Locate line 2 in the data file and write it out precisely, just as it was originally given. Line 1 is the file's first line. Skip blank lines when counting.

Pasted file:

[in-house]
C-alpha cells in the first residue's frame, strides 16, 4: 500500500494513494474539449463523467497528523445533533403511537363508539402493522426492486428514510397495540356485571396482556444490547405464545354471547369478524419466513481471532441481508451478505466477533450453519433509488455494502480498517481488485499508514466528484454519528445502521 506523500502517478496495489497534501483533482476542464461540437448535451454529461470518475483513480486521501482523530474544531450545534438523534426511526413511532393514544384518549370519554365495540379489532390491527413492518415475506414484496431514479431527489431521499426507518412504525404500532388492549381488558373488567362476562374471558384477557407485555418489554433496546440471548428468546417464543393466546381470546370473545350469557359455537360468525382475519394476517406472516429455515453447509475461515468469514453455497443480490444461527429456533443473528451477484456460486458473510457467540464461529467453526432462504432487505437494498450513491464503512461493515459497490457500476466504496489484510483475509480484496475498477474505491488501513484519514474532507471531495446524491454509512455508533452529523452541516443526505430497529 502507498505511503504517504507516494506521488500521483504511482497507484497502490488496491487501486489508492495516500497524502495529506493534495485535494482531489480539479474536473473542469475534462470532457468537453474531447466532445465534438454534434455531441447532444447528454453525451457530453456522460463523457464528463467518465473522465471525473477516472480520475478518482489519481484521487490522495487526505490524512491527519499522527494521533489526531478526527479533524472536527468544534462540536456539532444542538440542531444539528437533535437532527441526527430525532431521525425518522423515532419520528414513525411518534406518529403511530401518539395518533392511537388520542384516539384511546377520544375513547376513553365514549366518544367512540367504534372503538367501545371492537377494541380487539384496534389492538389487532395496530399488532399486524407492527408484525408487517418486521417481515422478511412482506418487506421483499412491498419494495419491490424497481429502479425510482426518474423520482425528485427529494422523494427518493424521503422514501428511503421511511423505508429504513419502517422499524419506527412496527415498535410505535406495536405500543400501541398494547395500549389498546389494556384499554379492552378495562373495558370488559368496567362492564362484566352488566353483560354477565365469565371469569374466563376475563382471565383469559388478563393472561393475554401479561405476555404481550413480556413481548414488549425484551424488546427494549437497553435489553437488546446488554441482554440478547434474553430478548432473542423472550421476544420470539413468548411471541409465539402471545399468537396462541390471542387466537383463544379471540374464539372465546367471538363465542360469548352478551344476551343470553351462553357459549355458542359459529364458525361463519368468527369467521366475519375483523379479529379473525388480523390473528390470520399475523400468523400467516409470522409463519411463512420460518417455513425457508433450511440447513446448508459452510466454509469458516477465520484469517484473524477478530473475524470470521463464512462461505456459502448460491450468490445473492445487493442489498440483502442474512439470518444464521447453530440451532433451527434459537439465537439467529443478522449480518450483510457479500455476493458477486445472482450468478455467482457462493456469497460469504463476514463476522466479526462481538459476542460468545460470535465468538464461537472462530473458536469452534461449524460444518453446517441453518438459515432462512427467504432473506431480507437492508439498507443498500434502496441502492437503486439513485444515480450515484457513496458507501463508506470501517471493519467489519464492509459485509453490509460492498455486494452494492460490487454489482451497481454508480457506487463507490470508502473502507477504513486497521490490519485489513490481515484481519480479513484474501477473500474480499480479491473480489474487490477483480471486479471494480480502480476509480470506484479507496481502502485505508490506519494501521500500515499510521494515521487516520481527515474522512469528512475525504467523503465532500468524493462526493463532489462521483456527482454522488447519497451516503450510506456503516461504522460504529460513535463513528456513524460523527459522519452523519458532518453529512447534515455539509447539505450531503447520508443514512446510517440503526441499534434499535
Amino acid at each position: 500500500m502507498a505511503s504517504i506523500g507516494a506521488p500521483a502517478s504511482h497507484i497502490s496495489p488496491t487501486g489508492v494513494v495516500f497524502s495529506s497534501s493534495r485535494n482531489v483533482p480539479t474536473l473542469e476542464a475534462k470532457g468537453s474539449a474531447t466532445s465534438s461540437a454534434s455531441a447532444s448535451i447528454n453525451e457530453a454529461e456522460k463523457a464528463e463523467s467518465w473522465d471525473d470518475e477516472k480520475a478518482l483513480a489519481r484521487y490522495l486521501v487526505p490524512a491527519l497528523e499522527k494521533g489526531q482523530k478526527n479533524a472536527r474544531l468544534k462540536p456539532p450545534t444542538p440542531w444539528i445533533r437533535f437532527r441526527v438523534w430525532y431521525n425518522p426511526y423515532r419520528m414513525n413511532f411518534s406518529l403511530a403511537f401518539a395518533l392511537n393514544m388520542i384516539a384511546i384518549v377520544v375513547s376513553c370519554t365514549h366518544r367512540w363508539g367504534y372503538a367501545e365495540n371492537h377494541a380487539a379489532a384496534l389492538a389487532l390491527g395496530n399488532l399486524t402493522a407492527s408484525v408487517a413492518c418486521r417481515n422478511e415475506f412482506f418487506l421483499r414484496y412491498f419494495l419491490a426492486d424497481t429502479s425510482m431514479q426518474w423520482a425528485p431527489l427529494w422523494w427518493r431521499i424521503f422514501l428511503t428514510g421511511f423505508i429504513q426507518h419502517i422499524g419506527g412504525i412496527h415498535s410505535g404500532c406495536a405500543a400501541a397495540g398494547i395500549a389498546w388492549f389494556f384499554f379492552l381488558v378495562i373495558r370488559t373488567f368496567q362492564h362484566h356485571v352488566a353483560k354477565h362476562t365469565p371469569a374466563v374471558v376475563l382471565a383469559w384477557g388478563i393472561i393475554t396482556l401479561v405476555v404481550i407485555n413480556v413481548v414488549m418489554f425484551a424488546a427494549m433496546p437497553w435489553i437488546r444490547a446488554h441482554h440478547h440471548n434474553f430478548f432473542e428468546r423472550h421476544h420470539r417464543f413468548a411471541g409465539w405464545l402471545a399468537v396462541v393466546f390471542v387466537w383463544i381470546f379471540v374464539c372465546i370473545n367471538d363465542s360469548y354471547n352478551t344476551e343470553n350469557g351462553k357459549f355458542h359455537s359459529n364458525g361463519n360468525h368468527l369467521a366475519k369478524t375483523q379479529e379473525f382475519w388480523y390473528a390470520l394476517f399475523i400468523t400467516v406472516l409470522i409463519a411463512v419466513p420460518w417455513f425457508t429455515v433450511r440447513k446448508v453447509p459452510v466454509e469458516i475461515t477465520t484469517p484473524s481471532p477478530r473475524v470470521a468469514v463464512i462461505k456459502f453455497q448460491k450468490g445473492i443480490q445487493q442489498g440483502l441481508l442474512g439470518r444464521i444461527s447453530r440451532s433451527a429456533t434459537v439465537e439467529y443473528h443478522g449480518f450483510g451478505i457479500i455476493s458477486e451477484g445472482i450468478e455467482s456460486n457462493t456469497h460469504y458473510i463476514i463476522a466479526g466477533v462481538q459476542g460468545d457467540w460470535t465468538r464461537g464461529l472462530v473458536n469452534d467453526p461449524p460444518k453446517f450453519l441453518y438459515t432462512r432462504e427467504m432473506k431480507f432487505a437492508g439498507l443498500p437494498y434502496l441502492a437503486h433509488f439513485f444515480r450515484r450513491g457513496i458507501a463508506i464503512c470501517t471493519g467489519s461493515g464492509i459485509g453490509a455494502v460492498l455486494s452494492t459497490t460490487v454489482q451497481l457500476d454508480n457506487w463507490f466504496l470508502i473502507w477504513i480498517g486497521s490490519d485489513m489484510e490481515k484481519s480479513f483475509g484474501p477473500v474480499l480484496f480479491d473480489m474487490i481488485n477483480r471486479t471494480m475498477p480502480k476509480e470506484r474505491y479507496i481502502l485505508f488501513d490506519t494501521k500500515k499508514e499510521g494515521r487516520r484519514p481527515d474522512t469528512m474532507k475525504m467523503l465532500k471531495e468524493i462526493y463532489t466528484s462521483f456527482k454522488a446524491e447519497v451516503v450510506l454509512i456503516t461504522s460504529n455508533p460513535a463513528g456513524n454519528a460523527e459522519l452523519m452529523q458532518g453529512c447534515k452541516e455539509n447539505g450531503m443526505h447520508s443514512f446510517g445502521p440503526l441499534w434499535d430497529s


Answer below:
C-alpha cells in the first residue's frame, strides 16, 4: 500500500494513494474539449463523467497528523445533533403511537363508539402493522426492486428514510397495540356485571396482556444490547405464545354471547369478524419466513481471532441481508451478505466477533450453519433509488455494502480498517481488485499508514466528484454519528445502521 506523500502517478496495489497534501483533482476542464461540437448535451454529461470518475483513480486521501482523530474544531450545534438523534426511526413511532393514544384518549370519554365495540379489532390491527413492518415475506414484496431514479431527489431521499426507518412504525404500532388492549381488558373488567362476562374471558384477557407485555418489554433496546440471548428468546417464543393466546381470546370473545350469557359455537360468525382475519394476517406472516429455515453447509475461515468469514453455497443480490444461527429456533443473528451477484456460486458473510457467540464461529467453526432462504432487505437494498450513491464503512461493515459497490457500476466504496489484510483475509480484496475498477474505491488501513484519514474532507471531495446524491454509512455508533452529523452541516443526505430497529 502507498505511503504517504507516494506521488500521483504511482497507484497502490488496491487501486489508492495516500497524502495529506493534495485535494482531489480539479474536473473542469475534462470532457468537453474531447466532445465534438454534434455531441447532444447528454453525451457530453456522460463523457464528463467518465473522465471525473477516472480520475478518482489519481484521487490522495487526505490524512491527519499522527494521533489526531478526527479533524472536527468544534462540536456539532444542538440542531444539528437533535437532527441526527430525532431521525425518522423515532419520528414513525411518534406518529403511530401518539395518533392511537388520542384516539384511546377520544375513547376513553365514549366518544367512540367504534372503538367501545371492537377494541380487539384496534389492538389487532395496530399488532399486524407492527408484525408487517418486521417481515422478511412482506418487506421483499412491498419494495419491490424497481429502479425510482426518474423520482425528485427529494422523494427518493424521503422514501428511503421511511423505508429504513419502517422499524419506527412496527415498535410505535406495536405500543400501541398494547395500549389498546389494556384499554379492552378495562373495558370488559368496567362492564362484566352488566353483560354477565365469565371469569374466563376475563382471565383469559388478563393472561393475554401479561405476555404481550413480556413481548414488549425484551424488546427494549437497553435489553437488546446488554441482554440478547434474553430478548432473542423472550421476544420470539413468548411471541409465539402471545399468537396462541390471542387466537383463544379471540374464539372465546367471538363465542360469548352478551344476551343470553351462553357459549355458542359459529364458525361463519368468527369467521366475519375483523379479529379473525388480523390473528390470520399475523400468523400467516409470522409463519411463512420460518417455513425457508433450511440447513446448508459452510466454509469458516477465520484469517484473524477478530473475524470470521463464512462461505456459502448460491450468490445473492445487493442489498440483502442474512439470518444464521447453530440451532433451527434459537439465537439467529443478522449480518450483510457479500455476493458477486445472482450468478455467482457462493456469497460469504463476514463476522466479526462481538459476542460468545460470535465468538464461537472462530473458536469452534461449524460444518453446517441453518438459515432462512427467504432473506431480507437492508439498507443498500434502496441502492437503486439513485444515480450515484457513496458507501463508506470501517471493519467489519464492509459485509453490509460492498455486494452494492460490487454489482451497481454508480457506487463507490470508502473502507477504513486497521490490519485489513490481515484481519480479513484474501477473500474480499480479491473480489474487490477483480471486479471494480480502480476509480470506484479507496481502502485505508490506519494501521500500515499510521494515521487516520481527515474522512469528512475525504467523503465532500468524493462526493463532489462521483456527482454522488447519497451516503450510506456503516461504522460504529460513535463513528456513524460523527459522519452523519458532518453529512447534515455539509447539505450531503447520508443514512446510517440503526441499534434499535